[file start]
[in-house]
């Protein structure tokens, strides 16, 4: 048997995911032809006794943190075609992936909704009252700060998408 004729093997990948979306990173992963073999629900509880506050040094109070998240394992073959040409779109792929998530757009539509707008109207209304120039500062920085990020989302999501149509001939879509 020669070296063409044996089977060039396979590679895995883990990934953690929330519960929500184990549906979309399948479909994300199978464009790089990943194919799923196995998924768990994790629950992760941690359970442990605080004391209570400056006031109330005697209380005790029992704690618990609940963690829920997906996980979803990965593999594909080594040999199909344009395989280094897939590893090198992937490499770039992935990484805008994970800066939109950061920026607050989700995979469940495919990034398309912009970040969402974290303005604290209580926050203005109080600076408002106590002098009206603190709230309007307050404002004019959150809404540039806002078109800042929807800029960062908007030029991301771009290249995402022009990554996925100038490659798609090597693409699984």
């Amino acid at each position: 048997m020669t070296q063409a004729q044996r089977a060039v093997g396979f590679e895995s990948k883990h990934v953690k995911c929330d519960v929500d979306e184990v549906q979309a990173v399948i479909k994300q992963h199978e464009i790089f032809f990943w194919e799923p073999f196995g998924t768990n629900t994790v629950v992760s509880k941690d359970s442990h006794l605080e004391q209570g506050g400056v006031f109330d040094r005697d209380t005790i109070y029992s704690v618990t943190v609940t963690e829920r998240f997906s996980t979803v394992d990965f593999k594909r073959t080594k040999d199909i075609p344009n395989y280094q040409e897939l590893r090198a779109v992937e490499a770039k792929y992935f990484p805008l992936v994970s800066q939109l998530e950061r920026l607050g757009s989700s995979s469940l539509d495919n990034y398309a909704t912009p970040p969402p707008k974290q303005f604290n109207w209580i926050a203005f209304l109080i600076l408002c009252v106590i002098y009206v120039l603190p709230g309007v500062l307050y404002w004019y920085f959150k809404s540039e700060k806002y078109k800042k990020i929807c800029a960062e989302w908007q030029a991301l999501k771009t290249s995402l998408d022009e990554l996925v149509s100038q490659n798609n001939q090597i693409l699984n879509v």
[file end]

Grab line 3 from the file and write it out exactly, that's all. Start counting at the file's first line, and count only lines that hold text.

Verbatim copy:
């Amino acid at each position: 048997m020669t070296q063409a004729q044996r089977a060039v093997g396979f590679e895995s990948k883990h990934v953690k995911c929330d519960v929500d979306e184990v549906q979309a990173v399948i479909k994300q992963h199978e464009i790089f032809f990943w194919e799923p073999f196995g998924t768990n629900t994790v629950v992760s509880k941690d359970s442990h006794l605080e004391q209570g506050g400056v006031f109330d040094r005697d209380t005790i109070y029992s704690v618990t943190v609940t963690e829920r998240f997906s996980t979803v394992d990965f593999k594909r073959t080594k040999d199909i075609p344009n395989y280094q040409e897939l590893r090198a779109v992937e490499a770039k792929y992935f990484p805008l992936v994970s800066q939109l998530e950061r920026l607050g757009s989700s995979s469940l539509d495919n990034y398309a909704t912009p970040p969402p707008k974290q303005f604290n109207w209580i926050a203005f209304l109080i600076l408002c009252v106590i002098y009206v120039l603190p709230g309007v500062l307050y404002w004019y920085f959150k809404s540039e700060k806002y078109k800042k990020i929807c800029a960062e989302w908007q030029a991301l999501k771009t290249s995402l998408d022009e990554l996925v149509s100038q490659n798609n001939q090597i693409l699984n879509v």